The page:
IWMW 2007 in York - OpenID and all that
Richard Dunning and I ran a parallel session at the Institutional Web Managers Workshop in York earlier this week entitled Athens, Shibboleth, the UK Access Management Federation, OpenID, CardSpace and all that - Single sign-on for your Web site. We'd co-opted a panel consisting of Andrew Cormack from JANET(UK) and Scott Wilson from CETIS.
I spoke first, trying to summarise the key words and phrases in the title of the session. I'm not totally convinced that I did a good job – in part I blame tiredness, following a 7 hour journey up from Bath to York the day before arriving in a heavy rainstorm just in time to miss out on going to the pub :-(. Sorry... a pretty pathetic excuse I know. I find identity management a particularly hard area to talk about coherently for some reason. My slides are up on Slideshare. Luckily, Richard, Andrew and Scott jumped in at regular intervals to mop up the issues.
During the session I mentioned that there still seems to be a lot of confusion around the changing access and identity management landscape – particularly in terms of what institutions need to do to move to Shibboleth and what impact that has (or not) on what they are doing internally with single sign-on.
What did we achieve? In part I was looking for recommendations for what could/should be done next. TechWatch offered to commission a study of technologies in this area – which seemed to be welcomed – though I have a slight concern that such studies tend to disappear without trace if we aren't careful. Beyond that there didn't seem to be many suggestions being made. For info, I am currently wondering about holding an autumn meeting looking in more detail at OpenID and CardSpace. Watch this space!
On the way down to the station, Andrew suggested one conclusion – that no-one in an institution should ever again invent an ad hoc sign-on mechanism for anything they do on their Web site. Identity management and single sign-on are of strategic importance to institutions and need to be addressed as such, with joined-up thinking and institution-wide solutions and approaches. The JISC Access and Identity Management Roadmap is a pretty good place to start, though it doesn't include any discussion around the impact of OpenID and CardSpace.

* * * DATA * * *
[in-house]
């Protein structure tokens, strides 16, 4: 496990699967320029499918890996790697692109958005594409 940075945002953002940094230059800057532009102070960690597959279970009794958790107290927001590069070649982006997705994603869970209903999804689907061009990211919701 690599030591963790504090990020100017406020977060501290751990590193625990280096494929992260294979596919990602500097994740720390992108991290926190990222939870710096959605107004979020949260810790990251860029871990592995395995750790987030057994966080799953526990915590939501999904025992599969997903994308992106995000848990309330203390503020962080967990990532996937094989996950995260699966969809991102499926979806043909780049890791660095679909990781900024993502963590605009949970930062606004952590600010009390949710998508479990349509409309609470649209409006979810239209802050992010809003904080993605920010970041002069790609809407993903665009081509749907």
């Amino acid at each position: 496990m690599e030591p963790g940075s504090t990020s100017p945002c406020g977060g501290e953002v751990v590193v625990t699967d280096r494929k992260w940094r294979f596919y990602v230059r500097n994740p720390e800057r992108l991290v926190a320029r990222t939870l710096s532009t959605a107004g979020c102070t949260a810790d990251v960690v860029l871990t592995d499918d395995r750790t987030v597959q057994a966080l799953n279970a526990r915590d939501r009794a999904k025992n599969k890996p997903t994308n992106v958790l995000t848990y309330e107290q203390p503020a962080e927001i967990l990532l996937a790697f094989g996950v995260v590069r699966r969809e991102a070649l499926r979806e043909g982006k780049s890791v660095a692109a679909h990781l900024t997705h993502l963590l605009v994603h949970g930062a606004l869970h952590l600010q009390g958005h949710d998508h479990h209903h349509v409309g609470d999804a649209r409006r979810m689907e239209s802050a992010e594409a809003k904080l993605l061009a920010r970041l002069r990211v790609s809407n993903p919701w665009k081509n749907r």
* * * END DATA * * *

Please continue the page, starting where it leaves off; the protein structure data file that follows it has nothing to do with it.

There was some interesting discussion about the issues around users having multiple online identities. While I accept this as pretty much inevitable for all sorts of reasons I still don't accept that we should enforce multiple identities (as we do now) just because people move between educational institutions and/or sectors. Others weren't convinced by this. I don't doubt that there is much more debate to be had in this and other areas around identity management.
Unfortunately, I could only stay at the event for the first day. It was worthwhile though – even for a short stay. There were two really interesting talks before lunch... the first by Steve Warburton, who talked about community, and in particular what 'communities of practice' means in the context of elearning. The second by Alison Wildish, who talked about her experiences of letting the students do the talking (using Web 2.0 services of course) at Edge Hill University. This second talk in particular was inspirational, a great example of putting into practice what many of us only talk about doing.
Presentations later in the workshop included Jeff Barr from Amazon talking about Amazon Web Services, Drew McLellan from Yahoo on micro-formats, Peter Reader from the University of Bath on customers, community and communication, and many others. Streamed video for most of the plenary talks is available.
[Image: Steve Warburton and Brian Kelly taking questions from the audience during the first session at IWMW 2007.]